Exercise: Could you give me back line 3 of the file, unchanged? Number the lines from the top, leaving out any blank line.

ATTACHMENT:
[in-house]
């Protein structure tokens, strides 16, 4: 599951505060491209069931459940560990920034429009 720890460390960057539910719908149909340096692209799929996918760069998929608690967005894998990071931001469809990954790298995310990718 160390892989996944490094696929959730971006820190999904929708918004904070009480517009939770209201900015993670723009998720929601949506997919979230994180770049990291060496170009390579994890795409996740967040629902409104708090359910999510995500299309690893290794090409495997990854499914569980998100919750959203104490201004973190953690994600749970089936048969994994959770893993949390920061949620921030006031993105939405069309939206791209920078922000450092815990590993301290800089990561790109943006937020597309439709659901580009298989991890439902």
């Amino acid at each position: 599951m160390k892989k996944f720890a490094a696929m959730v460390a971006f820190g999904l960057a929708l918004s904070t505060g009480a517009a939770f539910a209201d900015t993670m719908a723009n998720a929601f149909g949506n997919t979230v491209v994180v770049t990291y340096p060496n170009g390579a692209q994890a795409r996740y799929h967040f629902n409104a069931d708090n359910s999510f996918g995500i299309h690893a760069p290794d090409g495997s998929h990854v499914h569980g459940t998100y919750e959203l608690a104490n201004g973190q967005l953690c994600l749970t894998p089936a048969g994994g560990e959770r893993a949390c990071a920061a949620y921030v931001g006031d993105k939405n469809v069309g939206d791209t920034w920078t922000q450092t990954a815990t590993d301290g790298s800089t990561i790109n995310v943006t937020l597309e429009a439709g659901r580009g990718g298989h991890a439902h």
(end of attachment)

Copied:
């Amino acid at each position: 599951m160390k892989k996944f720890a490094a696929m959730v460390a971006f820190g999904l960057a929708l918004s904070t505060g009480a517009a939770f539910a209201d900015t993670m719908a723009n998720a929601f149909g949506n997919t979230v491209v994180v770049t990291y340096p060496n170009g390579a692209q994890a795409r996740y799929h967040f629902n409104a069931d708090n359910s999510f996918g995500i299309h690893a760069p290794d090409g495997s998929h990854v499914h569980g459940t998100y919750e959203l608690a104490n201004g973190q967005l953690c994600l749970t894998p089936a048969g994994g560990e959770r893993a949390c990071a920061a949620y921030v931001g006031d993105k939405n469809v069309g939206d791209t920034w920078t922000q450092t990954a815990t590993d301290g790298s800089t990561i790109n995310v943006t937020l597309e429009a439709g659901r580009g990718g298989h991890a439902h």